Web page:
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10 Films to See in March

Written by on March 2, 2016 


With the 2015 awards season finally wrapped up, we can now genuinely look towards the year ahead. This month brings a handful of long-awaited festival hold-overs from last year, as well as a few promising studio titles. It should also be noted that essential restorations of Late Spring (3/4), River of Grass (3/11), A Brighter Summer Day (3/11), and Fireworks Wednesday (3/16) will be coming to select cities (and some beyond). If you’re in New York City, we’ll also be getting the grand opening of a new arthouse cinema — the Lower East Side’s Metrograph, which is dedicated to a mix of repertory and new releases.

Matinees to See: Songs My Brothers Taught Me (3/2), The Wave (3/4), Boy and the Beast (3/4), Whiskey Tango Foxtrot (3/4), Creative Control (3/11), Eye in the Sky (3/11), Hello, My Name is Doris (3/11), Lolo (3/11), Marguerite (3/11), Remember (3/11), Hyena Road (3/11), The Little Prince (3/18), Too Late (3/18), The Program (3/18), and Born to be Blue (3/25).

10. Take Me to the River (Matt Sobel; March 18th)

Take Me to The River

Synopsis: A Californian teenager’s plan to come out at his Nebraskan family reunion gets derailed when a bloodstain on his young cousin’s dress makes him the unwitting suspect of abuse.


Why You Should See It: After premiering at Sundance last year, Matt Sobel‘s debut will finally get a release this month. We were big fans of it, saying in our review, “Aided by the editing of Jacob Secher Schulsinger (Force Majeure), each scene builds a unique rhythm and tension and we’re not quite sure where its going or what has exactly happened. Haunting and brutally honest in its restraint and narrative simplicity at times, Take Me to the River captures above all a unique and unsettling tone: mixing comedy, drama and thriller elements, it’s a dark and exhilarating watch.”

9. Zootopia (Byron Howard Rich Moore, and Jared Bush; March 4th)

Zootopia 2

Synopsis: In a city of anthropomorphic animals, a fugitive con artist fox and a rookie bunny cop must work together to uncover a conspiracy.


Why You Should See It: Although they didn’t have an animation last year, Disney has now returned early this year, and with quite a success. We said in our review, “With creative forces that includes co-directors from Tangled and Wreck-It-Ralph and notable figures from the likes of The Simpsons (Jim Reardon), Zootopia proves a successful amalgamation of disparate influences, much like its eponymous city: a vibrant collection of distinct microclimates like Little Rodentia and the icy Tundratown, all filled to the brim with details and sight gags you’ll probably only ever catch all of via an obsessive fan site. It’s a lot like another Disney project, Who Framed Roger Rabbit, in that way, though Zootopia offers enough inventive merit and different thematic material of its own to avoid coming across like a case of repeating old tricks.”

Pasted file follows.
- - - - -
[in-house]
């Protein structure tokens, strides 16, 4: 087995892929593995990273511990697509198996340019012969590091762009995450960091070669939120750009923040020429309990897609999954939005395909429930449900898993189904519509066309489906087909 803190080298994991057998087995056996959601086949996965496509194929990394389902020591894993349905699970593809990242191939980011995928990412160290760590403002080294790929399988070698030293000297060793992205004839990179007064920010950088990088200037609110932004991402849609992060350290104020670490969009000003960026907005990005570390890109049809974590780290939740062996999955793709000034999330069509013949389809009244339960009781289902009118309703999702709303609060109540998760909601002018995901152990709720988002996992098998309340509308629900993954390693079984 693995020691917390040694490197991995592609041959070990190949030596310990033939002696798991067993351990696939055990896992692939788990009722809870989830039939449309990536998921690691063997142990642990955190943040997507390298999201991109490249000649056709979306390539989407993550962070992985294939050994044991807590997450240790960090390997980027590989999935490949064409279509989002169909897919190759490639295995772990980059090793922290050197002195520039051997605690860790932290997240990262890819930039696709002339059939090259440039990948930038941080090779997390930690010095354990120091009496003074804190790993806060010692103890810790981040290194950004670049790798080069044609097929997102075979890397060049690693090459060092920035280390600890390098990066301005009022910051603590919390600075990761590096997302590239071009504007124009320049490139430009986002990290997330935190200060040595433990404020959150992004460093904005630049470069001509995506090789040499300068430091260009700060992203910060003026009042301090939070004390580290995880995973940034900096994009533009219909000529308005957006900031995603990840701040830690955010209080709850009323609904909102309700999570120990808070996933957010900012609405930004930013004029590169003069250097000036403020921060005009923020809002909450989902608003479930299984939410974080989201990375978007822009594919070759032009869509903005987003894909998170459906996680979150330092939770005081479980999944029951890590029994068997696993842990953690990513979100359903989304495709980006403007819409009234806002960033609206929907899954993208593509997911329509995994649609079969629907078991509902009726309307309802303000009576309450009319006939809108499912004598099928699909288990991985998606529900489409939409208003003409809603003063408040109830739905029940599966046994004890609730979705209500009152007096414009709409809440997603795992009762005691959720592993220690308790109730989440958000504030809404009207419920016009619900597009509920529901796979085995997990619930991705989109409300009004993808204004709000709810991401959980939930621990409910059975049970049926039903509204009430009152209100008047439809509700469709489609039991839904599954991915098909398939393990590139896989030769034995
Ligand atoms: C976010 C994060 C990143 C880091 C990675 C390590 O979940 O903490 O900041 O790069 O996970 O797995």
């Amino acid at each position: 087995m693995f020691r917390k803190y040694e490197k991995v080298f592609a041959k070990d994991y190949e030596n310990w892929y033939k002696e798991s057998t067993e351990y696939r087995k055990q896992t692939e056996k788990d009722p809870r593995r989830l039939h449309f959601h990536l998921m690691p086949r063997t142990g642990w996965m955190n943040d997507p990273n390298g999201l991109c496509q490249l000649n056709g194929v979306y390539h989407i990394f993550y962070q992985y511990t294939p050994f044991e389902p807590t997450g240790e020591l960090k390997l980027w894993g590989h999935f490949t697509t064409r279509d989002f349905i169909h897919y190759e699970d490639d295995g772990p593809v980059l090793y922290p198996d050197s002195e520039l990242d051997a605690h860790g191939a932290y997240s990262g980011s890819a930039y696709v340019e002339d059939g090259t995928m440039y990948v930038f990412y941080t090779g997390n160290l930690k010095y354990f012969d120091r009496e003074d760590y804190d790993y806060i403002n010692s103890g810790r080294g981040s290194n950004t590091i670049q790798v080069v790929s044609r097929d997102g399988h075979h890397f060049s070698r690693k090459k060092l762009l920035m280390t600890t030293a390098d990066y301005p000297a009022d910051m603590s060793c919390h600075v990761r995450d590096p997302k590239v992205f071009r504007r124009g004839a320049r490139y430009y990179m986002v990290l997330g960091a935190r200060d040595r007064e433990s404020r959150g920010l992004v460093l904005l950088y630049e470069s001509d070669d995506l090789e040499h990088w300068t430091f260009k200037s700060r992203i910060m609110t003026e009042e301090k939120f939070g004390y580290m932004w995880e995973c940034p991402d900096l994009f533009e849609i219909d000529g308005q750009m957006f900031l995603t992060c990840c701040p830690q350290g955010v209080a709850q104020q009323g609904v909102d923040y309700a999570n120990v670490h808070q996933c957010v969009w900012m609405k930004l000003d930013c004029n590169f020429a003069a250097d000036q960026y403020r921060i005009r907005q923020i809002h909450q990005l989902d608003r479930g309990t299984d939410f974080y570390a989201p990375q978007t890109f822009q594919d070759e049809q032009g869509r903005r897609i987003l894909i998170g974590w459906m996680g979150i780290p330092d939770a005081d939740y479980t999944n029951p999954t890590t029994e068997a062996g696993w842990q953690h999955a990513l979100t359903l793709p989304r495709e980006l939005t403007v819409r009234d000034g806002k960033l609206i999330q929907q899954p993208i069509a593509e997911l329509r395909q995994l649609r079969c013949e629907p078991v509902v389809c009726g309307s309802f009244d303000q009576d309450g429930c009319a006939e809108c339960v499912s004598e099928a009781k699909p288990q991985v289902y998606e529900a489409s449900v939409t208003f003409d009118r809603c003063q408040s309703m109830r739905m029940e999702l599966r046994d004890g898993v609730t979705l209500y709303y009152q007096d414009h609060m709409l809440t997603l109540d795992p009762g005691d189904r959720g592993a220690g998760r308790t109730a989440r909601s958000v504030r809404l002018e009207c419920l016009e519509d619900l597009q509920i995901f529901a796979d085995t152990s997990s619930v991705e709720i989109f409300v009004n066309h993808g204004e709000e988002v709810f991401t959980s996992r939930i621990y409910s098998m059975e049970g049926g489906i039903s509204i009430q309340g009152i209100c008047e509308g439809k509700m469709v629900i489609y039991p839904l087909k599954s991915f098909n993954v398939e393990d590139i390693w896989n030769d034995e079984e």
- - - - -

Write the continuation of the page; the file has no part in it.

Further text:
8. Valley of Love (Guillaume Nicloux; March 25th)

Valley of Love

Synopsis: A couple reunite after many years to travel to Death Valley, Calif., to answer an invitation they received after their son committed suicide.


Why You Should See It: Reuniting Isabelle Huppert and Gérard Depardieu, Valley of Love didn’t quite make a big splash at Cannes last year, but we’re still intrigued by the drama, which is finally getting a limited release at the end of the month. As Screen Daily said, “They have the tender complicity of war veterans bound together by old wounds and half-forgotten skirmishes. The affectionate rapport between the actors and their characters is evident in every scene and manages to transport the wary viewer through an odd but not unappealing mixture of mystical road movie and family psychodrama that often threatens to become a Death Valley Don’t Look Now or, heaven forfend, a California Sea of Trees.”

7. Sweet Bean (Naomi Kawase; March 18th)

Sweet Bean

Synopsis: The “manager” of a pancake stall finds himself confronted with an odd but sympathetic elderly lady looking for work. A taste of her home-made bean jelly convinces him, starting a relationship that is about much more than just street food.


Why You Should See It: Despite her prolific output, with the films often making their way to Cannes, Naomi Kawase seems to go under-appreciated here in the United States due to a lack of distribution. Thankfully, her latest drama, Sweet Bean (previously titled An and Sweet Red Bean Paste), was picked up by Kino Lorber and will be arriving this month. We said in our review, “Contributing immeasurably to this empathetic tone is Kiki’s soulful, splendidly unaffected performance. Playing someone with a sad secret to guard and a militantly cheerful exterior as defense, this portrayal could have gone off the sappy or the farcical end so easily. Instead, she succeeds in first tricking you into seeing this harmlessly wacky old lady who talks to red beans and greets birds, then smacks you awake with a lucidly unsentimental side free of self-delusion or -pity.”

6. 10 Cloverfield Lane (Dan Trachtenberg; March 11th)

10 Cloverfield Lane

Synopsis: Waking up from a car accident, a young woman finds herself in the basement of a man who says he’s saved her life from a chemical attack.


Why You Should See It: Leave it to J.J. Abrams to get us interested in his, er, mystery box yet again. It was only fairly recently revealed to be part of the universe of his 2008 monster invasion thriller, and 10 Cloverfield Lane may not have any actual creatures in it, but we’re still mightily intrigued by what this one might hold. Coming from Dan Trachtenberg in his debut and starring Mary Elizabeth WinsteadJohn Goodman, and John Gallagher Jr., as well as a script co-written by Whiplash‘s Damian Chazelle, we’re simply hoping for an intense, one-room drama. Anything above that is an added bonus.

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